TABLE I__________________________________________________________________________Mordant No. Name and Structure__________________________________________________________________________M1 Poly(styrene-co-3-maleimidopropyl-N,N-dimethyl-N-benzyl ammonium chloride) (1:1) ##STR10##M2 Poly (N-vinylbenzyl-N,N-dimethyl-N-allylammonium chloride) ##STR11##M3 Polyvinylimidazole** ##STR12##M4 Poly(N-vinylbenzyl-N,N-dimethyl-N-propargylammonium bromide) ##STR13##M5 Poly(styrene-co-N-vinylbenzyl-N,N-dimethyl-N-allyl- ammonium chloride) (1:1) ##STR14##M6 Poly(vinyl pyridinium acetate chloride) ##STR15##M7 Poly(N-vinylbenzyl-N,N-dimethyl-N-propylammonium bromide) ##STR16##M8 Poly(N-vinylbenzyl-N,N,N-triethylammonium chloride) ##STR17##M9 Poly(N-vinylbenzyl-N,N-dimethyl-N-propargylammonium chloride) ##STR18##M10 Poly(N-vinylbenzyl-N,N,N-trimethylammonium chloride-co-ethylene glycol dimethylacrylate) (93:7) ##STR19##M11 Poly(N-vinylbenzyl-N,N-dimethyl-N-allylammonium bromide-co- divinylbenzene) (95:5) ##STR20##M12 Poly(styrene-co-N-vinylbenzyl-N,N-dimethyl-N-allylammonium bromide-co-divinylbenzene) (49:49:2) ##STR21##M13 Poly(N-vinylbenzyl-N,N-dimethyl-N-2-butenylammonium chloride) ##STR22##M14 Poly(styrene-co-N-vinylbenzyl-N,N-dimethyl-N-allylammonium chloride) (1:4) ##STR23##M15 Poly(styrene-co-N-vinylbenzyl-N,N,N-trimethylammonium chloride) (1:1) ##STR24##M16 Poly(styrene-co-N-acrylamidopropyl-N-benzyl-N,N-dimethylammonium chloride) (1:1) ##STR25##M17 Poly(N-vinylbenzyl-N-benzyl-N,N-dimethylammonium chloride) ##STR26##M18 Poly(styrene-co-N-vinylbenzyl-N,N-dimethyl-N-butylammonium chloride) (1:1) ##STR27##M19 Poly(1-vinylimidazole-co-1-vinyl-3-benzylimidazolium chloride) (1:1) ##STR28##M20 Poly[1-methyl-2-methyl-5-vinyl pyridinium-p-toluenesulfonate] ##STR29##M21 Poly[1-benzyl-4-vinyl pyridinium chloride] ##STR30##M22 Poly[1-benzyl-2-methyl-5-vinyl pyridinium chloride] ##STR31##M23 Poly(N-vinylbenzyl-N,N-dimethyl-N-carbamylmethylammonium chloride) ##STR32##M24 Poly(N-vinylbenzyl-N,N-dimethyl-N-cyclohexylammonium chloride) ##STR33##M25 Poly[N-vinylbenzyl-N,N-dimethyyl-N-(3-methyl-2-butenyl)ammonium chloride] ##STR34##M26 Poly(styrene-co-N-vinylbenzyl-N,N,N-trimethylammonium chloride) (1:2) ##STR35##M27 Poly(N-vinylbenzyl-N,N-dimethyl-N-isobutylammonium chloride) ##STR36##M28 Poly[N-(2-acrylamido-1,1-dimethylpropyl)-N,N-dimethyl- N-benzylammonium chloride] ##STR37##M29 Poly(N,N,N-trimethyl-N-vinylbenzylammonium chloride) ##STR38##M30 Poly[styrene-co-benzyl(dimethyl)-p-vinyl-benzylammonium chloride] ##STR39##M31 Poly(P,P,P-trioctyl-P-vinylbenzylphosphonium chloride) ##STR40##M32 Poly(styrene-co-vinylbenzyl-N,N,N-trihexylammonium chloride) ##STR41##M33 Poly(N,N,N-trimethyl-vinylbenzylammonium chloride-co- styrene) ##STR42##M34 Poly(styrene-co-N-vinylbenzyl-N,N-dimethylbenzylammonium chloride-co-divinylbenzene) (49:49:2) ##STR43##M35 Poly(N-vinylbenzylpiperidinium chloride) ##STR44##M36 Poly(4-vinylphenylcarbamylmethyl-N,N,N-trimethylammonium chloride) ##STR45##M37 Poly(vinylbenzyl-N,N-dimethyl-N-acetonylammonium chloride) ##STR46##M38 Poly(vinylbenzyl-N,N-dimethyl-N-methoxycarbonylmethyl- ammonium chloride) ##STR47##M39 Poly(vinylbenzyl-1-pyridinium chloride) ##STR48##M40 Poly(vinylbenzyl-N-methyl-1-pyrrolidinium chloride) ##STR49##M41 Poly(vinylbenzyl-N-methyl-1-piperidinium chloride) ##STR50##M42 Poly(vinylbenzyl-N-methyl-1-morpholinium chloride) ##STR51##M43 Poly(vinylbenzyl-N,N-dimethyl-1-anilinium chloride) ##STR52##__________________________________________________________________________ *The carbon bond to the phenyl ring is nonspecific as shown, because the monomeric mix can comprise both the meta and the para bonding positions; for example,, it can be a mix comprising 55% by weight in the meta position and 45% by weight in the para position. **This becomes cationic when one of the nitrogens of the imidazole group is protonated in an acid bath.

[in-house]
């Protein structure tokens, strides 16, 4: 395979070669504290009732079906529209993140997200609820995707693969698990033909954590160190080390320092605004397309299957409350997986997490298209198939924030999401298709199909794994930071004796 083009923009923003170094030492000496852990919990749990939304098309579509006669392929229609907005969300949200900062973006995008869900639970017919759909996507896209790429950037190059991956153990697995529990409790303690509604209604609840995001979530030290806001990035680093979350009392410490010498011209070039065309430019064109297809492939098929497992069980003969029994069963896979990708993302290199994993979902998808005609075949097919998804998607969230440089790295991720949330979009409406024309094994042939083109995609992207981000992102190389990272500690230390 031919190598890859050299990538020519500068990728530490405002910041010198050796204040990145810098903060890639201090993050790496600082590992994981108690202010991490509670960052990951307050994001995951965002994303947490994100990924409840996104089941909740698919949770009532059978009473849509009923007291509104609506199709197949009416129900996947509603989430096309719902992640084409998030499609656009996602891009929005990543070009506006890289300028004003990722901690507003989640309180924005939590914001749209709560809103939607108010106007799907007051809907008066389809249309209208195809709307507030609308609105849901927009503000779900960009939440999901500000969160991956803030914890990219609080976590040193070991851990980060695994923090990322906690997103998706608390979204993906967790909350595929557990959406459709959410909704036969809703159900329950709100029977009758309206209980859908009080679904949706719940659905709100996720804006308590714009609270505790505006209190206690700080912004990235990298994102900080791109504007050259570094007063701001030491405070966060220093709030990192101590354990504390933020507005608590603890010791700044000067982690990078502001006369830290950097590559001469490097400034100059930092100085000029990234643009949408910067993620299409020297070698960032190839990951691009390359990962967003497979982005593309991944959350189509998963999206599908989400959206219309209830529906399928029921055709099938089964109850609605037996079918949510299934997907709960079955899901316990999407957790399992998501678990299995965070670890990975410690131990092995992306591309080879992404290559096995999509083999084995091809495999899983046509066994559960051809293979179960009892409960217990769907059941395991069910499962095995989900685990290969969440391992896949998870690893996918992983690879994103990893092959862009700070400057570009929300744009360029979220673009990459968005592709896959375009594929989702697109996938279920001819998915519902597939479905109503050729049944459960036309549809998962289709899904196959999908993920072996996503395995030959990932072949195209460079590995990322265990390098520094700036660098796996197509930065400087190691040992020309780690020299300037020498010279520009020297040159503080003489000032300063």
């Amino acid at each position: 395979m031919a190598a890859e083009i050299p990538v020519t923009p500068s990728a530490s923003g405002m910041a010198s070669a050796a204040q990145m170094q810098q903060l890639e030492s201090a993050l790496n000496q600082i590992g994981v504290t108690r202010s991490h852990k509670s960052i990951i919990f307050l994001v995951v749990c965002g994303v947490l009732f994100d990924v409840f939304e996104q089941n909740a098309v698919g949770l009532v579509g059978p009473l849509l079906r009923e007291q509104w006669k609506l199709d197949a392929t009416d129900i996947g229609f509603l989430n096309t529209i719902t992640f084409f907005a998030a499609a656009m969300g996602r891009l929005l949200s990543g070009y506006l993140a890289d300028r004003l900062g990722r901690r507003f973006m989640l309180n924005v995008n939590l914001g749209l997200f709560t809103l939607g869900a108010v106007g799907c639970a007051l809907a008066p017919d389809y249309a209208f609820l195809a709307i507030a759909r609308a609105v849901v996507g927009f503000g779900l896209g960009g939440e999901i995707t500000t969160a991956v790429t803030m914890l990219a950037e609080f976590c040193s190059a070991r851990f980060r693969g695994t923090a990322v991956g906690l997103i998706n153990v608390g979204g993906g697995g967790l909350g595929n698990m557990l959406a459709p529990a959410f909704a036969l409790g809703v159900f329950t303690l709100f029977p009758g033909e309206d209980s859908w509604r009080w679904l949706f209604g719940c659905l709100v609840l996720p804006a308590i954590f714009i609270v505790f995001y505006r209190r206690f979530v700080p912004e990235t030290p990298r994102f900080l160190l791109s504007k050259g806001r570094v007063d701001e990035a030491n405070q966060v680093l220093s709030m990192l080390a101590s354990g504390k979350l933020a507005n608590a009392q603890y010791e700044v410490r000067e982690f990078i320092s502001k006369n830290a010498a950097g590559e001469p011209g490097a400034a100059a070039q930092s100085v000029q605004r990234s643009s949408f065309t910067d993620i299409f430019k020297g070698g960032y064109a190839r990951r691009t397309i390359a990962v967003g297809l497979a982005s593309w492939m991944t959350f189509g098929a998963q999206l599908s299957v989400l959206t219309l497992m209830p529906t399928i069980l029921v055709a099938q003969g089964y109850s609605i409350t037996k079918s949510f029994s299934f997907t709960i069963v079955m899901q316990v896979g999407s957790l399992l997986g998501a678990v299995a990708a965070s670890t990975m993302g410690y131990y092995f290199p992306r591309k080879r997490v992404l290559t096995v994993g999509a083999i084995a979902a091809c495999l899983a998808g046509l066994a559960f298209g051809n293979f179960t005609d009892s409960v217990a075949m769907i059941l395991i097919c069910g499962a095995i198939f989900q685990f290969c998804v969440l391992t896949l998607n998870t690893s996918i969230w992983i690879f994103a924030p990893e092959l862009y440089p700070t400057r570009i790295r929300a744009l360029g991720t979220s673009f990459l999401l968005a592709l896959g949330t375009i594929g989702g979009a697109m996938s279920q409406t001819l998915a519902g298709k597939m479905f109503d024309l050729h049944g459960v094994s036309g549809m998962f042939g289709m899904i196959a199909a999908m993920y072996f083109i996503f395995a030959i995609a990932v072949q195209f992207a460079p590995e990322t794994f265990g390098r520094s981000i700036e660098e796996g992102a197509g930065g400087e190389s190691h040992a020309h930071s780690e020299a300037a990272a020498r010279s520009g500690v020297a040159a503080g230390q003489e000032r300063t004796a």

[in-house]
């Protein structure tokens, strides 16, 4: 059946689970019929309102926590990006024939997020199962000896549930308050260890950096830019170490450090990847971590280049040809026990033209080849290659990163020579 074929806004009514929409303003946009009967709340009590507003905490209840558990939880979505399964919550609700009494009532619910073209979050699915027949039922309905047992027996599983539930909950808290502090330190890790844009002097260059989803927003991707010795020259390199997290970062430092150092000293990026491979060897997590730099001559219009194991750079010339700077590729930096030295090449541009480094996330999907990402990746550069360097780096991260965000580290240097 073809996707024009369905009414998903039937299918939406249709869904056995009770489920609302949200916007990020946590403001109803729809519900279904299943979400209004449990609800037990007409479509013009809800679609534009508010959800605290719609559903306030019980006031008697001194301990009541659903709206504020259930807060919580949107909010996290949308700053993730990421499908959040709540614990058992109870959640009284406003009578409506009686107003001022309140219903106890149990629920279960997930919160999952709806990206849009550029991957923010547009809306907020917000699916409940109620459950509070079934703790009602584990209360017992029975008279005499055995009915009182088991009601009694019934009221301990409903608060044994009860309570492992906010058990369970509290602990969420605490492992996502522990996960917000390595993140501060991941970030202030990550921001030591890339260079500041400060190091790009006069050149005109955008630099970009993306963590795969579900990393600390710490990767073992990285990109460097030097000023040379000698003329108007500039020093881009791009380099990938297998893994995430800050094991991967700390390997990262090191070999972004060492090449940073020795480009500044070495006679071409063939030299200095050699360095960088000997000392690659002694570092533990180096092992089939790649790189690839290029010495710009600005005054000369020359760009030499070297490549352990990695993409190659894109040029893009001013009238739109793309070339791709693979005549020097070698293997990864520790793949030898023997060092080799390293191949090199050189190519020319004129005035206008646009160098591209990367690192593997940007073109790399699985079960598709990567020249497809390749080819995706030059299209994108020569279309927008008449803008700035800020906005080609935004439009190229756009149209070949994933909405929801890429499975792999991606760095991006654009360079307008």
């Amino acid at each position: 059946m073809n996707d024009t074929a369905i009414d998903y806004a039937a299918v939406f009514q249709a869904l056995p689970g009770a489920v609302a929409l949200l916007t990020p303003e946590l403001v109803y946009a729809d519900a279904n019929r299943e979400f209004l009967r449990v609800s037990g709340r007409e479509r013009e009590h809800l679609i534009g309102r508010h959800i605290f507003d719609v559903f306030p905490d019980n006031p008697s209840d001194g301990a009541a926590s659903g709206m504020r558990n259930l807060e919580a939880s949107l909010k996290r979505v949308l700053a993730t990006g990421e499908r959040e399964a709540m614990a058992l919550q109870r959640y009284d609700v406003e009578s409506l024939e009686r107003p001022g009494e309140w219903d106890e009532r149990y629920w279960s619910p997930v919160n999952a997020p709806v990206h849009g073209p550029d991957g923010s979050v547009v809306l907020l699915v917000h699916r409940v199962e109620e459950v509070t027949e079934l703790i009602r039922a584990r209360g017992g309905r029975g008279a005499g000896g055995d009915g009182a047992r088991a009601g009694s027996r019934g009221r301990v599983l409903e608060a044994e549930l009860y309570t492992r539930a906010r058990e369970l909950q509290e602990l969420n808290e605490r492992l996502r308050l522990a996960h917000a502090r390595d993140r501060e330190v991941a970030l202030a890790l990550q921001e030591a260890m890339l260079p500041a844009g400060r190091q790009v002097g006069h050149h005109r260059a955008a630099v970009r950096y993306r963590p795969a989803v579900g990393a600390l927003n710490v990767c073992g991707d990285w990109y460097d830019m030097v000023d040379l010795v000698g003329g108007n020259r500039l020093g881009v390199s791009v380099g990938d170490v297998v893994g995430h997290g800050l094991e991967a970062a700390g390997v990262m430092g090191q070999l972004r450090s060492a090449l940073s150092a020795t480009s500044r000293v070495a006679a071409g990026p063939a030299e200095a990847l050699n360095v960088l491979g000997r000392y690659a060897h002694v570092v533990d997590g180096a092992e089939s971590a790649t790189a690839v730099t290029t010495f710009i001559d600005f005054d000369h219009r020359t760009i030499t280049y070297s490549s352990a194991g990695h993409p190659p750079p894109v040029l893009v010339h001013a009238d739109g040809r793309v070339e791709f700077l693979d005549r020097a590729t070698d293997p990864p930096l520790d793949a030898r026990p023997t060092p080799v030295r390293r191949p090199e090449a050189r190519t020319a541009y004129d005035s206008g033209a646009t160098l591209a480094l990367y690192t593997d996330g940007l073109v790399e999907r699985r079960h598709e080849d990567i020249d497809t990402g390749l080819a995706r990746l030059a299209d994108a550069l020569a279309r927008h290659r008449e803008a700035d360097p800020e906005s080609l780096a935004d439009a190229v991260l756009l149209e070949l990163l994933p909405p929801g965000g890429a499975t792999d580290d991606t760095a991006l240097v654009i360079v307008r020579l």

The mordant compositions useful in the present invention can be prepared by well-known chemical reaction techniques which have been extensively described in connection with the use of these same or similar materials in the photographic arts. Accordingly, a detailed description for preparing various mordant materials used in the present invention is unnecessary. However, if specific details for the preparation of such materials is desired, reference can be made to the following patents: British Pat. No. 1,261,925; U.S. Pat. Nos. 3,488,706; 3,557,006; 3,625,694; 3,709,690; 3,770,439; 3,758,445; 3,773,509; 3,859,096; 3,898,088; 3,944,424; and 3,958,995.